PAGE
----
7. What has been your biggest challenge as a DJ?
There have been several. Diving into live work was daunting for me because I had so much to learn in so little time. On top of that, it was a frustrating ordeal deciding what I wanted to do live. Fortunately, I slipped into mixing and beat matching quite well, and the experience became less of a shock to my nerves and more of a thrill that I knew I'd love all along. While it's an amazing experience to move a crowd with my music, the initial learning curve I had to climb right in front of them was an experience I'll never miss.
8. The music you make is quite exciting without visuals. But when paired up with the video to it the music seems to take a whole new meaning. Do you prefer to have the music played by itself or with its video?
I have mixed feelings about whether or not my tracks are dependent on their videos. Clearly, the Pogo experience with both ingredients is a must according to most people, but sometimes I feel as though your first viewing of the video can distract you from the wholeness and intricacy of the track its self. My videos are essential in that they explain what it is you're listening to, but I enjoy my tracks without them every day and don't consider them mediocre on their own at all.
9. How has your live shows been? Do you have any more live shows planned?
Oh, always. Playing live is a top priority. There's something very appealing to me about blasting my music into the air and watching everybody react to it. It gives me a high to draw my work out of the digital domain and into the atmosphere. In the future, though, I really want to make Pogo Live a memorable, immersive experience. I want to light myself and the entire booth with only my videos, and give the entire venue the same treatment with a spinning rig of projectors. At the same time, I could fill the enitre venue with bubbles or confetti. I really want to draw my work out of the digital domain and pump it into the atmosphere. Sharing my music and emotions with people is what playing live is all about, so rest assured you'll be seeing plenty of shows from me in the future.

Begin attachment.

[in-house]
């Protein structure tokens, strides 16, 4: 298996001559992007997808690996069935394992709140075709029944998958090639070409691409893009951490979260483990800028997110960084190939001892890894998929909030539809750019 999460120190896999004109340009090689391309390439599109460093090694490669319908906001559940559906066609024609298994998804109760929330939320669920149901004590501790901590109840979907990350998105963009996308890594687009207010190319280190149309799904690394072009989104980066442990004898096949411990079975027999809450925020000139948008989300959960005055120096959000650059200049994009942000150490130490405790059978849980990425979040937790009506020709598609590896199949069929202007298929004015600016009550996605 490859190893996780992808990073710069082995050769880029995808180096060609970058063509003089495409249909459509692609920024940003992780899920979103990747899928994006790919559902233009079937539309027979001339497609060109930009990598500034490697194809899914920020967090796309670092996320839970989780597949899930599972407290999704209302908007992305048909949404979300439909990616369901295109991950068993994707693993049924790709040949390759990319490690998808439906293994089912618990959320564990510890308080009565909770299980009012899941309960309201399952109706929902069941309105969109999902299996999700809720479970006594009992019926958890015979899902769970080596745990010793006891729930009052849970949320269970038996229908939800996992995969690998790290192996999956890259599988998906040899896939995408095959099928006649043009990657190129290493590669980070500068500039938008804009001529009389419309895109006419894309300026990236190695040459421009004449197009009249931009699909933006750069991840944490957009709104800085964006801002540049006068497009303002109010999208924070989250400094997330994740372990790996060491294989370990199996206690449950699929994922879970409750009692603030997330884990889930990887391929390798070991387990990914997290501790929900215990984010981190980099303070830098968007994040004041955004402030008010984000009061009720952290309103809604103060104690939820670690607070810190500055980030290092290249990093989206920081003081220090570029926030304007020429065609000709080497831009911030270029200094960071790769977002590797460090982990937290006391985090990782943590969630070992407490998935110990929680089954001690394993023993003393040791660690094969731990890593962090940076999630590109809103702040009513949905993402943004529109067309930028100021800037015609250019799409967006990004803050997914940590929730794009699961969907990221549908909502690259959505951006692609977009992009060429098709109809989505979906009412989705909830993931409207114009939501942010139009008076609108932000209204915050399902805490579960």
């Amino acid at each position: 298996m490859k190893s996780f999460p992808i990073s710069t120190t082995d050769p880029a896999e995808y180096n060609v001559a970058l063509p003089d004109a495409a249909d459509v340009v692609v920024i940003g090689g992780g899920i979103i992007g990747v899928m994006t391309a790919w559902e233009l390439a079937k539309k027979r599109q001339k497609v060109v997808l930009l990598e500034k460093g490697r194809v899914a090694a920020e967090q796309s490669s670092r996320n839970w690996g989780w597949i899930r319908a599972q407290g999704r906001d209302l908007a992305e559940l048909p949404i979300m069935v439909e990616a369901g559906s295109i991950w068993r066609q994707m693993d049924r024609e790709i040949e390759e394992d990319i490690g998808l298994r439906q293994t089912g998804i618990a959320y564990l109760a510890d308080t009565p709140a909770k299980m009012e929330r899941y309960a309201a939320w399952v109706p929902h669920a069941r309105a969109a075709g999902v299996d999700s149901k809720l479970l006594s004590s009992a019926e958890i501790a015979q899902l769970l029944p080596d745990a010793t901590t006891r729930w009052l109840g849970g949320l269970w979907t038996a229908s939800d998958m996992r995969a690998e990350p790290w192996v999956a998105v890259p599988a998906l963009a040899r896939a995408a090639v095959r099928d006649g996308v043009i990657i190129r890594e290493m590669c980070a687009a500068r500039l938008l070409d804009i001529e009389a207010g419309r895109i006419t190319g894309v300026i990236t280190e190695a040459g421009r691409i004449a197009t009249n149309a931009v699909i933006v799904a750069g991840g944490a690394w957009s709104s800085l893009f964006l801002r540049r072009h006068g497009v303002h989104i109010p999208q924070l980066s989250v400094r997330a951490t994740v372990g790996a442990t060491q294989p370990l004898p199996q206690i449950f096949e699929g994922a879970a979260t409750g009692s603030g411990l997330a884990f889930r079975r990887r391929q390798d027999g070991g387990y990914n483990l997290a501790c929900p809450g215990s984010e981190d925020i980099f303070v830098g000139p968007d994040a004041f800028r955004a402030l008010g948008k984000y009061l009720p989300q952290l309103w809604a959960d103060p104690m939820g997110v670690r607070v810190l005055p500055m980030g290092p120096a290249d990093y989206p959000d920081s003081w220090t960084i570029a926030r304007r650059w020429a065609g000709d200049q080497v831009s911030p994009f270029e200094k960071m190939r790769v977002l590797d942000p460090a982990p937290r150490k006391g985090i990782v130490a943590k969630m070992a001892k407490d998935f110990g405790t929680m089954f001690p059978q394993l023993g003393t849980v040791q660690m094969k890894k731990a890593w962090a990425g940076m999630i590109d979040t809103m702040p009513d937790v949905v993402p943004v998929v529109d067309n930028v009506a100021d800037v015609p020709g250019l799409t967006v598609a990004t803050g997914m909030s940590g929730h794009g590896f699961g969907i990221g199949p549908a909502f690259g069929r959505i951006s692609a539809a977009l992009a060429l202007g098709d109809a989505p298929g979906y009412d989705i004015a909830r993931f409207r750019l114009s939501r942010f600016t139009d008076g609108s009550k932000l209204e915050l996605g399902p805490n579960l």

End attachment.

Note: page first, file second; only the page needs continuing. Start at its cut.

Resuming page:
10. Finally, how can your fans get a hold of your music? Do you have sample songs or a demo CD?
You can download my tracks for free from Last.fm. Legal restrictions prohibit me from releasing my work commercially, and I can not say when these issues will be resolved.
I want to extend a big thank you to everyone who has shown me their support. It's always flattering to hear of someone enjoying my work. To know that it's affecting people's lives in such a positive way is truly inspiring. Peace to all and stay tuned!
Expialidocious - Pogo